delay(1000);

}

Once made, I will post the schematic, I just wanted to reply to keep the thread going and let you know I'm still here
Many thanks,
Charlie
 

Attachments

  • sn754410.pdf
    524.1 KB · Views: 4

Bluejets

Oct 5, 2014
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The problem is- the motor doesn't rotate when I power the Arduino (via my computer)
You cannot power the motor via the arduino.
Likely you have fried the regulator in the Arduino or your PC usb trying to do so.
Motor must be via separate supply.
 

CD_

May 19, 2023
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Hi Bluejets,

Is that so? Because previously I had powered even 2 motors (without any IC) from my pc via the Arduino.

Also why is that if it is the case?
 

Bluejets

Oct 5, 2014
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Is that so?
Told you the problem, now you want to argue about it.
Suggest you go on Arduino forum for answer.
My bet is the first answer will be the same.

When approaching them, make certain you have your code included as well as a circuit diagram of your whole arrangement to save time (they will ask for it first up as well)
No fritzing of "pictures " of your circuit as it does not help in the least.
 

CD_

May 19, 2023
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I'm not saying you're wrong I just want to learn why it wouldn't work. You have 6000 messages so I thought you knew.
 

Harald Kapp

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You cannot power the motor via the arduino.
Lacking a schematic (work in progess) but looking at the breadboard it seems the motor gets its power from the driver IC and this iC gets power from the supply rails of the breadboard. That looks o.k.
Of course one can not draw the power from the Arduino's internal 5 V power.

-in setup, set pin enA to LOW as suggested, then set it to HIGH in loop
That is not what I suggested, see this code snippet:

C:
void loop() {
   analogWrite(enA, 255); //PWM speed control, is this how to do it?

   //basic test code to see if it works (this is correct right?)
   analogWrite(enA, 0); // disable driver
   digitalWrite(in1, LOW);
   digitalWrite(in2, HIGH);
   analogWrite(enA, 255); // enable driver

   delay(1000);

   analogWrite(enA, 0); // disable driver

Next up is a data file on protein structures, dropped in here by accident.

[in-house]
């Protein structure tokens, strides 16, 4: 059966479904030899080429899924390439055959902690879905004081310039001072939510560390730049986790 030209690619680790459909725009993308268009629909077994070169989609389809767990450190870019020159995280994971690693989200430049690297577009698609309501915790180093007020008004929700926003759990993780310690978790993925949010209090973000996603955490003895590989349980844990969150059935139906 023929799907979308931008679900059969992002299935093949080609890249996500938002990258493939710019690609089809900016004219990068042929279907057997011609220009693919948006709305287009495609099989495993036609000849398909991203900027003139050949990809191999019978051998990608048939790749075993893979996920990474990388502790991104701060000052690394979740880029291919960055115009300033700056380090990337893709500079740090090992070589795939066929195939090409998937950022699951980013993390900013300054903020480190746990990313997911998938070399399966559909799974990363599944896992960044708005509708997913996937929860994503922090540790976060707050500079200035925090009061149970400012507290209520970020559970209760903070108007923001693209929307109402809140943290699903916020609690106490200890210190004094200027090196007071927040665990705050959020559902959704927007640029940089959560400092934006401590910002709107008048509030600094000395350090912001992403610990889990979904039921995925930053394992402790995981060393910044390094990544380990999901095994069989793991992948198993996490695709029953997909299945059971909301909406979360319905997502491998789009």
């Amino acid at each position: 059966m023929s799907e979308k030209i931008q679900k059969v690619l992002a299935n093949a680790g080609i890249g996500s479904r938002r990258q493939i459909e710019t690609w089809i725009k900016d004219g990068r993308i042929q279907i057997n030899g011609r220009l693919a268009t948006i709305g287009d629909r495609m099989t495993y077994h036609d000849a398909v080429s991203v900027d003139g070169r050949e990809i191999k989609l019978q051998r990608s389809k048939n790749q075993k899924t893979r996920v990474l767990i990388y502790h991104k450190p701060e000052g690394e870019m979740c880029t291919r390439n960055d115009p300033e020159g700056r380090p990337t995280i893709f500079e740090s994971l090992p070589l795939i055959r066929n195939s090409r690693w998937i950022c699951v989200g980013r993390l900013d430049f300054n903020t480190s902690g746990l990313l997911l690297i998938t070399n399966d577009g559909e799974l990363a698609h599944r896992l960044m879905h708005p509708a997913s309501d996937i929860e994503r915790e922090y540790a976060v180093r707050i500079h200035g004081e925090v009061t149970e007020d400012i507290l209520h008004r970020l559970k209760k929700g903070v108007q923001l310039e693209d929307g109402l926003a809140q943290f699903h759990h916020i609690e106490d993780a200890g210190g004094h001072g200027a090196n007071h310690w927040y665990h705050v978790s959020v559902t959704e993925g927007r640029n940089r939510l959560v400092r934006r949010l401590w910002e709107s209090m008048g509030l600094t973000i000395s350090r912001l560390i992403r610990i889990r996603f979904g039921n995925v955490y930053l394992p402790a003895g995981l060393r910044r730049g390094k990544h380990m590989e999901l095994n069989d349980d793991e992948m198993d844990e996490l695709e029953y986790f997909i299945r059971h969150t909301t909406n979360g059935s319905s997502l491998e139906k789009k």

digitalWrite(in1, HIGH);
   digitalWrite(in2, LOW);
   analogWrite(enA, 255); // enable driver

   delay(1000);

}
In analogWrite() use any value between 0 (=off) and 255 (=full speed) to control the speed.
 

bidrohini

Feb 1, 2023
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Hello, I suggest you test your H-gate IC with a separate power supply directly. Disconnecting from the Arduino.
 

danadak

Feb 19, 2021
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Just a recommendation but the ground buss normally used is blue on your proto board,
the power buss red. Helps with reducing errors when using the breadboard.

Also I do not see any capacitors on your protoboard, something like a 100 uF electrolytic
in parallel with a .1 uF ceramic. Good chance that would affect Arduino trying to run code
if you dont insure motor transients do not affect 5V buss.

How mjuch current does motor use ? bidrohini's recommendation probably an excellent idea.

Power available thru USB ports :

1684575767580.png



Regards, Dana.
 
Last edited:

Bluejets

Oct 5, 2014
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Lacking a schematic (work in progess) but looking at the breadboard it seems the motor gets its power from the driver IC and this iC gets power from the supply rails of the breadboard. That looks o.k.
Look again...the rails are supplied from the Arduino 3v3 terminal.
 

hevans1944

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Jun 21, 2012
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Look again...the rails are supplied from the Arduino 3v3 terminal.